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Contraception if you are trans or non-binary

Whatever your sexual orientation or gender identity, if you are sexually active you need to think about protecting yourself from sexually transmissible infections (STIs).

If you have a uterus and ovaries and any of your sexual partners have testicles, you might also want to think about contraception to help prevent pregnancy. Unless you have had surgery, which prevents you from getting pregnant or getting your partner pregnant, you need to use contraception if you don’t want a pregnancy.

Some people think that women who are having sex with women don’t have to worry about STIs or smear tests but this is not true. It’s the type of sexual contact you’re having, not your sexual orientation or gender identity that puts you at greater or lesser risk for STIs.

Contraceptives to prevent STIs

Barrier methods are the only contraceptives that are able to protect against the transmission of STIs. Condoms (and lube) offer the best protection if you are having anal sex, and oral latex dams are effective at preventing the transmission of STIs through oral sex. Dams can be purchased from our website or can be made simply by cutting open a condom or latex glove lengthways to cover the genital area (and don’t forget to use lube, genital side, with it).

You can get a prescription for condoms from Family Planning or your doctor, or you can buy them from our website, other online shops, pharmacies, supermarkets and other shops. You'll find internal condoms on our website too. 

Human papillomavirus (HPV) is an extremely common STI which can be transmitted through genital-genital, oral-genital, anal-genital and oral-anal sex. If you are under 26, you can get the HPV vaccine for free – no matter what gender or sex you are. This can help you to protect yourself against HPV and genital warts, and some cancers.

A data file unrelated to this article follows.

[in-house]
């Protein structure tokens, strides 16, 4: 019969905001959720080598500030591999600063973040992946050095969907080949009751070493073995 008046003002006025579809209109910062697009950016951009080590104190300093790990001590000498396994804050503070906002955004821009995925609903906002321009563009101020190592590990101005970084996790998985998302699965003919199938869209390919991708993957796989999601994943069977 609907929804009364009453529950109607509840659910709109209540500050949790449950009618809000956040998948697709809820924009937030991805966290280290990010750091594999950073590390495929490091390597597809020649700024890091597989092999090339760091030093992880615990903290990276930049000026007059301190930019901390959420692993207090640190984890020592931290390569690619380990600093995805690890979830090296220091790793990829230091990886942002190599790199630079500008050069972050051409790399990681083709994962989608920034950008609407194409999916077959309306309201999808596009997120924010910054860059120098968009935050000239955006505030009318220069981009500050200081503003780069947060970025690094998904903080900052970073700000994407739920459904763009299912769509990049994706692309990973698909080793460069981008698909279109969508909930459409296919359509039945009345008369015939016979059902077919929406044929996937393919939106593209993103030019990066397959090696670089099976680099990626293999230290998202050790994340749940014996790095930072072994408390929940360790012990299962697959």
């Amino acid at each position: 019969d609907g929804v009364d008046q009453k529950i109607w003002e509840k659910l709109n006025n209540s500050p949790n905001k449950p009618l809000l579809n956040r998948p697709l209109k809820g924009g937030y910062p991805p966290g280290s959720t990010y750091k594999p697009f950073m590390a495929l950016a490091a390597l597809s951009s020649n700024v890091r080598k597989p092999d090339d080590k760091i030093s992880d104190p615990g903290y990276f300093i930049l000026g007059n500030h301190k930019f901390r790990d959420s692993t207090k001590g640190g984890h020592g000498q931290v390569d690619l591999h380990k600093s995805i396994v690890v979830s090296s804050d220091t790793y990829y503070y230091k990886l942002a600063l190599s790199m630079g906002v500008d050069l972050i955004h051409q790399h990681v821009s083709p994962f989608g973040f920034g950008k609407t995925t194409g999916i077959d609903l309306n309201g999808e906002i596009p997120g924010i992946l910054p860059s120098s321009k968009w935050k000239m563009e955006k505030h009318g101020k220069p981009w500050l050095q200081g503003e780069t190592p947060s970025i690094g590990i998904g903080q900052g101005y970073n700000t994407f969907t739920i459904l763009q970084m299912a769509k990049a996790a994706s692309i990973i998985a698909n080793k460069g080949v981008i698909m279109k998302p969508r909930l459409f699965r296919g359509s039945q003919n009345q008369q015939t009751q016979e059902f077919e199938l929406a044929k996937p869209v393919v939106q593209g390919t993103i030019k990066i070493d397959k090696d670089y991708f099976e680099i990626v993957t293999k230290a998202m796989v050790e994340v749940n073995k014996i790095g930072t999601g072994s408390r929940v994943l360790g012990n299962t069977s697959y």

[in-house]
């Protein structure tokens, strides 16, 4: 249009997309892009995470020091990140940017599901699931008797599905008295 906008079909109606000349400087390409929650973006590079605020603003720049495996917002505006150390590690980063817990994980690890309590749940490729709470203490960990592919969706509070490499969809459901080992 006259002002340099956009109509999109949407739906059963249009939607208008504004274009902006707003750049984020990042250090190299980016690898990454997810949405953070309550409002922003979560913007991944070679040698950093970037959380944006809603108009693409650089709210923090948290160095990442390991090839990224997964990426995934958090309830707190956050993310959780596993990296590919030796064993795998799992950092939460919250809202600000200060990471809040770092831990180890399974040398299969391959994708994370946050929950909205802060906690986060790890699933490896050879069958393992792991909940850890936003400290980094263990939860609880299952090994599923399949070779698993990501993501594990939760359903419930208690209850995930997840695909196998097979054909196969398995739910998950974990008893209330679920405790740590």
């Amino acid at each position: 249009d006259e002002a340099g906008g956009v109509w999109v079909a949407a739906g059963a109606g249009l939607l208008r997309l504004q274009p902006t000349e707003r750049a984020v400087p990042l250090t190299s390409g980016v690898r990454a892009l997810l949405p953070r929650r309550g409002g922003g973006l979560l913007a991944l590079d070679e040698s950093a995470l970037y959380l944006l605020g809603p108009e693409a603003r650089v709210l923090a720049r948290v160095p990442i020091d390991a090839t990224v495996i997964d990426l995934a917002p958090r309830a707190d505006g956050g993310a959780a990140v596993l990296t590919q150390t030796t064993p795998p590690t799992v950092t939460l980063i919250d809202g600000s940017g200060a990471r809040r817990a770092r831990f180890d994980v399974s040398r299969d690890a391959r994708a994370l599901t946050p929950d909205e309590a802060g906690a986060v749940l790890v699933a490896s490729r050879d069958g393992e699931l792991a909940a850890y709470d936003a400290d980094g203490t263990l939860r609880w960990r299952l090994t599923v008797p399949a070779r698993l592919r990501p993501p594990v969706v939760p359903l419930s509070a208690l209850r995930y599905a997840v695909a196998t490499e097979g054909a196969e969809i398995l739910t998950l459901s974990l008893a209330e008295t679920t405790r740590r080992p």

Contraceptives when you are on hormone therapy

While hormone therapy is known to reduce fertility both in those with ovaries and those with testicles, it is still possible to get pregnant/get someone pregnant. It is therefore important to still use contraceptives if you want to prevent pregnancy. It is possible to use hormonal contraceptives without it interfering with your hormone therapy, but if you would prefer to avoid these, there are other options too, such as the Copper IUD and condoms. Talk to your doctor about which option would be right for you.

Contraceptives and gender dysphoria

Sometimes using contraceptives that are appropriate for the anatomy you were born with can trigger gender dysphoria. Talk to your health care provider or local Family Planning clinic about finding the right method that causes you least discomfort or trauma. You may for example be able to be sedated while getting an IUD inserted. There are also some contraceptives which may in fact help with your gender dysphoria. If you don’t identify as female yet you menstruate every month, some methods can stop you getting your monthly periods. The hormonal IUD Mirena is a great option, as it is a ‘fit and forget’ type of contraceptive that lasts up to five years, is 99% effective at preventing pregnancy and suppresses menstruation. Another option is the Combined Oral Contraceptive Pill (aka the pill), which can prevent periods if you take the 21 hormone pills continuously and skip the non-hormone sugar pills. This is perfectly safe and the most effective way to take the pill.

Remember, you can always find supportive, non-judgmental sexual health advice and support at any Family Planning clinic throughout New Zealand.

 

 

 

Family Planning has clinics located throughout New Zealand. Use the clinic finder to find your nearest clinic.

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